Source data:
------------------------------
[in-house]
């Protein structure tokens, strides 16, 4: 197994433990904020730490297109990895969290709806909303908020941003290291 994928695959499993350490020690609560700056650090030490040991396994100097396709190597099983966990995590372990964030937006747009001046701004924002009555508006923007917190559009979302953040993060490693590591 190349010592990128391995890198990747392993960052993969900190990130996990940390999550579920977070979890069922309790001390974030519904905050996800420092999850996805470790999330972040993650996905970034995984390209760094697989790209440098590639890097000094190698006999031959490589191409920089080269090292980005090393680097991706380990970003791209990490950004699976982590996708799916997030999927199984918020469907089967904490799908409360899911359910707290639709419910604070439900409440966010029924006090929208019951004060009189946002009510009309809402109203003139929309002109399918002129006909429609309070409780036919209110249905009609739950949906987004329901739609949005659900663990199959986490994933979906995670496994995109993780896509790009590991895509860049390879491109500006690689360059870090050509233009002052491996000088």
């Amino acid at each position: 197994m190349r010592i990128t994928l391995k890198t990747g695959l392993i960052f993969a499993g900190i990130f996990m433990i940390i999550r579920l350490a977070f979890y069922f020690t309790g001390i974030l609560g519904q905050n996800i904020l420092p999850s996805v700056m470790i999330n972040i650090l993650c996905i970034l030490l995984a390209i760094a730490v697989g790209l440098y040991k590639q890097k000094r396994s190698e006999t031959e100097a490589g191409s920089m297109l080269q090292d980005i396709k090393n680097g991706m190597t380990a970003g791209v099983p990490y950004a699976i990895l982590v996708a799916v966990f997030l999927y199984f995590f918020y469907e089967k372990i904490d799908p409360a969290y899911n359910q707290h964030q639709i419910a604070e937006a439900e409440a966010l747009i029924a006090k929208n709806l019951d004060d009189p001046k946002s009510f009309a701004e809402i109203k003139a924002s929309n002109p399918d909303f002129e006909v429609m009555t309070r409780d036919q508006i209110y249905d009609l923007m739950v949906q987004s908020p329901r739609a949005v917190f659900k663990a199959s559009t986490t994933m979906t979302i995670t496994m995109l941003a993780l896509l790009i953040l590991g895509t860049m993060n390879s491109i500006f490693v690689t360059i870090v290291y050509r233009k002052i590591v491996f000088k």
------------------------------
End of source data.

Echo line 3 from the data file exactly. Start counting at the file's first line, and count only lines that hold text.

């Amino acid at each position: 197994m190349r010592i990128t994928l391995k890198t990747g695959l392993i960052f993969a499993g900190i990130f996990m433990i940390i999550r579920l350490a977070f979890y069922f020690t309790g001390i974030l609560g519904q905050n996800i904020l420092p999850s996805v700056m470790i999330n972040i650090l993650c996905i970034l030490l995984a390209i760094a730490v697989g790209l440098y040991k590639q890097k000094r396994s190698e006999t031959e100097a490589g191409s920089m297109l080269q090292d980005i396709k090393n680097g991706m190597t380990a970003g791209v099983p990490y950004a699976i990895l982590v996708a799916v966990f997030l999927y199984f995590f918020y469907e089967k372990i904490d799908p409360a969290y899911n359910q707290h964030q639709i419910a604070e937006a439900e409440a966010l747009i029924a006090k929208n709806l019951d004060d009189p001046k946002s009510f009309a701004e809402i109203k003139a924002s929309n002109p399918d909303f002129e006909v429609m009555t309070r409780d036919q508006i209110y249905d009609l923007m739950v949906q987004s908020p329901r739609a949005v917190f659900k663990a199959s559009t986490t994933m979906t979302i995670t496994m995109l941003a993780l896509l790009i953040l590991g895509t860049m993060n390879s491109i500006f490693v690689t360059i870090v290291y050509r233009k002052i590591v491996f000088k």